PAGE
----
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sensitive, selective, and available on the market. In the current research, the designed cavity is located in the main body of the sensor system. The photonic crystal structure presented in this paper consists of a triangular array of air holes with a radius and lattice constant of 135 and 440 nm, respectively, on the silicon-on-insulator substrate. The radius of air holes at the two adjacent columns of the cavity was chosen to be 175 nm. When we set this radius to be larger than the other ones, the confinement of light inside the cavity increased .The particle swarm optimization algorithm, which is one of the optimization algorithms in the MODE Solution software, was used to optimize the radius of the cavity air holes for improvement of the quality factor. The generation size and the maximum generations in this algorithm were taken as 20 and 50, respectively. The optimum value for the radius was obtained 205 nm using this algorithm and Quality factor was improved to 5.6 × 103. This increase in radius had no Destructive effect on the sensitivity of the sensor. As shown in Fig.1, the TE band gap of this structure extends between 0.28 to 0.4 a/. In the inner wall of the two air holes around the cavity, a graphene layer is deposited (shown in red in Fig. 2) as the material sensitive to the hydrogen sulfide gas. The deposition of the graphene layer on walls of the air holes would also be possible by using the chemical vapor deposition (CVD) method. This method varies depending on what material the graphene is to be layered on. In the past few years, various studies have been conducted on the direct growth of graphene on semiconductor substrates like silicon. [30,31]. Since the sensitivity of the sensor depends on the interaction of light and matter, and the photonic crystal cavities can create strong confinement of light, thereby enhancing the sensitivity [24]. Therefore, the cavity structure in the present study is used to design the sensor, and the sensitivity of the sensor is increased by graphene coated holes in the cavity. If multiple layers of graphene are used, the quality factor and the transmittance will be reduced. With the absorbance of the molecules of the hydrogen sulfide gas onto the graphene surface, the lattice constant of graphene changes due to Van der Waals forces, thereby leading to the alterations in the dielectric constant of graphene. These changes cause a resonant wavelength shift in the transmission spectrum of the sensor. The small changes in the gas refractive index (Δn) could be detected by measuring the shift of the cavity resonance wavelength () [32]. In the present study, the 2.5 var FDTD method and Lumerical MODE Solution software were used to calculate the transmittance spectrum of the sensor. The var FDTD, takes a 3D geometry and breaks it down into a 2D set of effective indices and then solve these indices with 2D FDTD. While requiring only the memory and simulation time of a 2D FDTD, the speed and accuracy of var FDTD is comparable to that of 3D FDTD. The time step and min mesh step were taken as 0.046 fs and 0.01 nm, respectively.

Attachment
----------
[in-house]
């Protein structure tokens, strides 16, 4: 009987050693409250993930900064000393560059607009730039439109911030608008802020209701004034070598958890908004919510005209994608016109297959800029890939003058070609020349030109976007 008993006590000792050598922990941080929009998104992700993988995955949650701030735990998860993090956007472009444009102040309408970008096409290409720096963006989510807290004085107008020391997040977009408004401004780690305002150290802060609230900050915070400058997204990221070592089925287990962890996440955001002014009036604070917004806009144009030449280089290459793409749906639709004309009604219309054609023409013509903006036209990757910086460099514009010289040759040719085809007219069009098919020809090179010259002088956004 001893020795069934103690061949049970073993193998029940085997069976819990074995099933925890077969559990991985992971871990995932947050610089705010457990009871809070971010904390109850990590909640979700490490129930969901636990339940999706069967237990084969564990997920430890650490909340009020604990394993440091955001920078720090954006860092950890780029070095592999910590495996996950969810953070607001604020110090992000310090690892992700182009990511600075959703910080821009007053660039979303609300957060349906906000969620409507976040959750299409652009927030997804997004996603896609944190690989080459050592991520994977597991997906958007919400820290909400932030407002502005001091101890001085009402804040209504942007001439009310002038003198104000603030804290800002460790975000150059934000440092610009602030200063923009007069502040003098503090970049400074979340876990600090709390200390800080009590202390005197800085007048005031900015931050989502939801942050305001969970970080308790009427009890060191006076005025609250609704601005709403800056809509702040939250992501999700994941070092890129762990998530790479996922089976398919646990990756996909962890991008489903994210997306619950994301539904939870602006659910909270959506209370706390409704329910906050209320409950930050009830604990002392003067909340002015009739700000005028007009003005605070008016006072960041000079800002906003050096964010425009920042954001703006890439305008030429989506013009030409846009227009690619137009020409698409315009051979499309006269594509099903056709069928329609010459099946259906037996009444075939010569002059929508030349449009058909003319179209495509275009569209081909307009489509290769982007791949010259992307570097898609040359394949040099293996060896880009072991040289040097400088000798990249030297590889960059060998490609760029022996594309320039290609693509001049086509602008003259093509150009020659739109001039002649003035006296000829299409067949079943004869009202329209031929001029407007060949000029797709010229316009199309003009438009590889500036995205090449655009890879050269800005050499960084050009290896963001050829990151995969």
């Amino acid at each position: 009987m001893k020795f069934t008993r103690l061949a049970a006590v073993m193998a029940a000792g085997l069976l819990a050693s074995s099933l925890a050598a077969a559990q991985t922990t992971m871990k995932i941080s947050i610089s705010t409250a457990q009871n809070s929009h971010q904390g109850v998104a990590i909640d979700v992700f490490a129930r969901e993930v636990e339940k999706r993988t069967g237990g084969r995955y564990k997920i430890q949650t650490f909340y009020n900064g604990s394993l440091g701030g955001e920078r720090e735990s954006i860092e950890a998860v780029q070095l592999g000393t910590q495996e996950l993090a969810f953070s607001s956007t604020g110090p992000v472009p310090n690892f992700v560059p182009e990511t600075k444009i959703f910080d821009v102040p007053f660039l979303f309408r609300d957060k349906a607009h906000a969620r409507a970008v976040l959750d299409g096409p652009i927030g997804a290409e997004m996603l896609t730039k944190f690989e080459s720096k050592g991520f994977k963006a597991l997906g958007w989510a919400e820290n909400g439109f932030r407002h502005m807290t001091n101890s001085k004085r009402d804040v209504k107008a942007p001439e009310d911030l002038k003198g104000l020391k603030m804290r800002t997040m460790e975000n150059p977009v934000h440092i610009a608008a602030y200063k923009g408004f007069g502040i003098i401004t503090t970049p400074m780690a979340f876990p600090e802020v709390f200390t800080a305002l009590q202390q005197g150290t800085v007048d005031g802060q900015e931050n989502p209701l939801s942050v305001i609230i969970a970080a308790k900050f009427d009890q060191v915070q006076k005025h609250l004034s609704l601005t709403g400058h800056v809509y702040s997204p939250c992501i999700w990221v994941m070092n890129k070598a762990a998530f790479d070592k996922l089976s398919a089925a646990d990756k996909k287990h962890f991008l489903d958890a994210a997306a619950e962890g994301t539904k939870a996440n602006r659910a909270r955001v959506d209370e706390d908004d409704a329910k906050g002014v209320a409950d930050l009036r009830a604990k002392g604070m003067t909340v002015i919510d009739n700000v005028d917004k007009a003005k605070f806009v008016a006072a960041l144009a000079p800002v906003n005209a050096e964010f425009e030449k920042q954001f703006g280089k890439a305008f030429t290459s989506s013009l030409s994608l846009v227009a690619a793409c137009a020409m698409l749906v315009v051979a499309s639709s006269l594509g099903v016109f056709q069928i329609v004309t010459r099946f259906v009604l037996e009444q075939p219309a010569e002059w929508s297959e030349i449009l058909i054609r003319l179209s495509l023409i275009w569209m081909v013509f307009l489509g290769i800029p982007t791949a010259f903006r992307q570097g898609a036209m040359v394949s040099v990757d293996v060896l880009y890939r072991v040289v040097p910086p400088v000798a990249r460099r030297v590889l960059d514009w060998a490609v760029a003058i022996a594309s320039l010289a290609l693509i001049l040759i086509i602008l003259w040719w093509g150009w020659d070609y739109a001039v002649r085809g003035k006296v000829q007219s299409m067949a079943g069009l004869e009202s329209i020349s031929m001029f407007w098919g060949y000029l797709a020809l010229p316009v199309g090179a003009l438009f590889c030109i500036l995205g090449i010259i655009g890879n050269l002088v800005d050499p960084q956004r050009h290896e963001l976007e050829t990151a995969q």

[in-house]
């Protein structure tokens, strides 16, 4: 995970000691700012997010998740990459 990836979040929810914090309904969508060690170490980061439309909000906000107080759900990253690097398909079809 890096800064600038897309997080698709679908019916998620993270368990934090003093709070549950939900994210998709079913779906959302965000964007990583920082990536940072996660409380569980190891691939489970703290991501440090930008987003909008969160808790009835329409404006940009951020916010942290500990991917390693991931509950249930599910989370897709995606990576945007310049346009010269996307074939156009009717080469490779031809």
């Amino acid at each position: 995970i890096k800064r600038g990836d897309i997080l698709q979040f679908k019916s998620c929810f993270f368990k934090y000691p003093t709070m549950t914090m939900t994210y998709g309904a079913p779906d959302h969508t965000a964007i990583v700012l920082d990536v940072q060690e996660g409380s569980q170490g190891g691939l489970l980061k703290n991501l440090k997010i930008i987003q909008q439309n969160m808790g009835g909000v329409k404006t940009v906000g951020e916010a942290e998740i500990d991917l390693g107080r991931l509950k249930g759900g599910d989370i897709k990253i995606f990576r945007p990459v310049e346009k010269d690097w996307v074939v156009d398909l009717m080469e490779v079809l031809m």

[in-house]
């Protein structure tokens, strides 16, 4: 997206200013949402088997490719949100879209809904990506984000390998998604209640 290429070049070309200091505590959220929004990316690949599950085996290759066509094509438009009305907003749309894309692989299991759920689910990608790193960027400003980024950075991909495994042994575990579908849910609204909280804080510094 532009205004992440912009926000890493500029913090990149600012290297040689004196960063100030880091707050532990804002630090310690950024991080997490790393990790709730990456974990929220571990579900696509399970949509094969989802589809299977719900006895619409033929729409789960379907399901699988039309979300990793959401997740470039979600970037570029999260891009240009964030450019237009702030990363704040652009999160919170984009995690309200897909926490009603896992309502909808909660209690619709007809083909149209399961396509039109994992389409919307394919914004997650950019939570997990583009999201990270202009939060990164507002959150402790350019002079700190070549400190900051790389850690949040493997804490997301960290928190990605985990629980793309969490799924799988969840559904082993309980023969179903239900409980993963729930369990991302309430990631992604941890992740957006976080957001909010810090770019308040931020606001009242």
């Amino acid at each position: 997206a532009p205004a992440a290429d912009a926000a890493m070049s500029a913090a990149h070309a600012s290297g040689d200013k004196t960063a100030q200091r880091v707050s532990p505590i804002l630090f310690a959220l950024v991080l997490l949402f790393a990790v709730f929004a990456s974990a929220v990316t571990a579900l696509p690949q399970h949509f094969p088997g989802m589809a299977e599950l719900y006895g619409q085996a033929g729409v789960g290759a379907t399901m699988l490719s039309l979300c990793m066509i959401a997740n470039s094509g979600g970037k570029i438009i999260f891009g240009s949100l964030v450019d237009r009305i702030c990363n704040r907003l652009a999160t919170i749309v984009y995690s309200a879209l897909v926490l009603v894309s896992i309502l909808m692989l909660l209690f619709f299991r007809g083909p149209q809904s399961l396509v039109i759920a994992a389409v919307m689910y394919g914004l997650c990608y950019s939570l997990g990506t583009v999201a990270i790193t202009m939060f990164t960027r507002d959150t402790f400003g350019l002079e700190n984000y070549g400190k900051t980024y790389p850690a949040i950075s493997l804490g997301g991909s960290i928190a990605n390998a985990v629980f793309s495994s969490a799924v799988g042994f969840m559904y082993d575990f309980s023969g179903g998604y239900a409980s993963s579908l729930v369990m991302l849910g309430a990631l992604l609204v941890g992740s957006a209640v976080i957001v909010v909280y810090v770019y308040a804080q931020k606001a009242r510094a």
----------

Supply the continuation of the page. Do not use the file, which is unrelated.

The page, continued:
Fig. 1 Band structure of the photonic crystal of this paper.

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Fig. 2 The graphene-based cavity structure designed in this article.

3. Theory/Calculation: The sensitivity of the photonic crystal gas sensors is calculated using (1): 𝑆=

 𝑛

(1)

In addition to sensitivity, the detection limit is another critical parameter in the design of photonic crystal sensors. Sensitivity and detection limit are considered as two essential parameters in the design of a photonic crystal gas sensor. The detection limit is defined as the ratio of the lowest measurable wavelength shift to sensitivity: 𝐷𝐿 =